Germany wins over 1&1 for spectrum sale deferral plan

The German telecoms regulator is once again consulting on plans to extend certain spectrum usage rights, pushing a competitive process into the next decade, a suggestion that previously incurred the ire of market newcomer 1&1.

Mary Lennighan

May 14, 2024

4 Min Read

The Bundesnetzagentur this week opened a new consultation into its now amended plan to add five years onto the duration of spectrum rights held by Deutsche Telekom, Telefonica and Vodafone in the 800 MHz, 1800 MHz and 2.6 GHz bands that were due to expire at the end of 2025. Essentially, its goal is to kick the auction process down the road and combine it with the sale of rights to 700 MHz, 900 MHz, 1500 MHz and other 1800 MHz frequencies that will lapse in 2033.

That upcoming mega-auction could hit the operators pretty hard in the wallet, but the prospect of not having to shell out for frequencies in the short term is positive. Vodafone just announced a return to growth in Germany, its service revenue creeping up by 0.2% in full-year 2024, but it could still do without a hefty spectrum bill. And its competitors no doubt feel the same.

Except for 1&1, that is, which up to now has objected vociferously to the Bundesnetzagentur's spectrum scheme. The regulator has been working on this plan for a while and its previous consultation, opened in September last year, sent Germany's newest mobile network operator in a tailspin. It commissioned a study in which, amongst other things, it accused the regulator of effectively subsidising the big three MNOs to the tune of billions of euros via the proposal.

And now the Bundesnetzagentur has changed tack slightly. It is still aiming to extend the aforementioned licences, but with some important changes designed to level the playing field, or to appease 1&1, whichever way you look at it.

It proposes requiring the big three to allow 1&1 to share spectrum below 1 GHz on a cooperative basis and that current spectrum leasing arrangements should continue. Should 1&1 not be granted national roaming by one of the three from 2026, the regulator reserves the right to order national roaming.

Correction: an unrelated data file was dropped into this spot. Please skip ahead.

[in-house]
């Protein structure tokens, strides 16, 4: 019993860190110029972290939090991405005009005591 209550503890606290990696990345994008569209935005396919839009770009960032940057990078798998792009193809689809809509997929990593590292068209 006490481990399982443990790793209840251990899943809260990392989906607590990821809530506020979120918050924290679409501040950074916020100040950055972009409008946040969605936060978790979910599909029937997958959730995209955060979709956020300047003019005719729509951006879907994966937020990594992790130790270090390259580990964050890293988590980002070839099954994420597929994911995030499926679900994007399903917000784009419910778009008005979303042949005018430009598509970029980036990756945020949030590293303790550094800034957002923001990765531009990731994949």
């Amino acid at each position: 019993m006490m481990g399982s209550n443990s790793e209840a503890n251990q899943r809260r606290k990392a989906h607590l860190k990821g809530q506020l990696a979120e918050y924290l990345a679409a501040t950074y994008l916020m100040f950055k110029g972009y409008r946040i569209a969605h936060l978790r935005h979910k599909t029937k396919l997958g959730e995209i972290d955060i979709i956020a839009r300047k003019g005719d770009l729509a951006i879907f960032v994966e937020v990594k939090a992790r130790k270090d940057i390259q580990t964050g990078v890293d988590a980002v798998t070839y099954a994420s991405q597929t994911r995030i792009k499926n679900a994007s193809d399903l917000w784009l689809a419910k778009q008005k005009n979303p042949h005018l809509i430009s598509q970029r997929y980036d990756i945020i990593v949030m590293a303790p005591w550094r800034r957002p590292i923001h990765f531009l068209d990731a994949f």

1&1, which clarified that the Bundesnetzagentur's new plan is linked to a commitment by Telefónica to continue the transfer of 2×10 MHz of mid-band spectrum to it, seems happy enough with the amendments.

"We are open to a co-operative solution. It is important that we can utilise a sufficiently large amount of frequency at market conditions in order to adequately supply our more than 12 million customers," said Ralph Dommermuth, CEO of 1&1, in a statement. "Only then can we fully leverage the advantages of our innovative Open RAN technology and ensure the competitiveness of our daily expanding 5G network."

1&1 launched its network as recently as December last year and has its work cut out when it comes to competing with the established players. Little wonder then that it is so invested in the intricacies of spectrum allocation in the country.

The regulator insists that its plan will be good for competition in the German market, although it's not entirely clear how, aside from the fact that its amended proposal removes the threat to competition that 1&1 identified.

"Our primary objectives are improving coverage for all consumers and boosting competition," said Klaus Müller, President of the Bundesnetzagentur. "The extension of the spectrum usage rights would be accompanied by ambitious coverage obligations. A coverage obligation specifically for rural areas and an obligation relating to surface area would help to promote equivalent standards of living in urban and rural areas."

Those coverage obligations include minimum requirements of 100 Mbps for 99% of households in rural communities in each state from 2029, and 100 Mbps for all federal roads and 50 Mbps for regional roads and inland waterways from the same date.

The regulator has also made it clear that when it does get around to auctioning off all the spectrum – which it has committed to doing "at a later date" – the process will include coverage obligations based on the service quality that end-users can actually experience. It has also mooted the idea of using a reverse auction or other similar means to help improve coverage in rural areas.

We won't know what that auction will look like for some years yet. But if the Bundesnetzagentur gets its way following this consultation, slated to run until 8 July, and with 1&1 seemingly on board there's a good chance it will, Germany's big mobile operators will be spared the pain of significant spectrum spend in the near future.

About the Author(s)

Mary Lennighan

Mary has been following developments in the telecoms industry for more than 20 years. She is currently a freelance journalist, having stepped down as editor of Total Telecom in late 2017; her career history also includes three years at CIT Publications (now part of Telegeography) and a stint at Reuters. Mary's key area of focus is on the business of telecoms, looking at operator strategy and financial performance, as well as regulatory developments, spectrum allocation and the like. She holds a Bachelor's degree in modern languages and an MA in Italian language and literature.

Get the latest news straight to your inbox.
Register for the newsletter here.

You May Also Like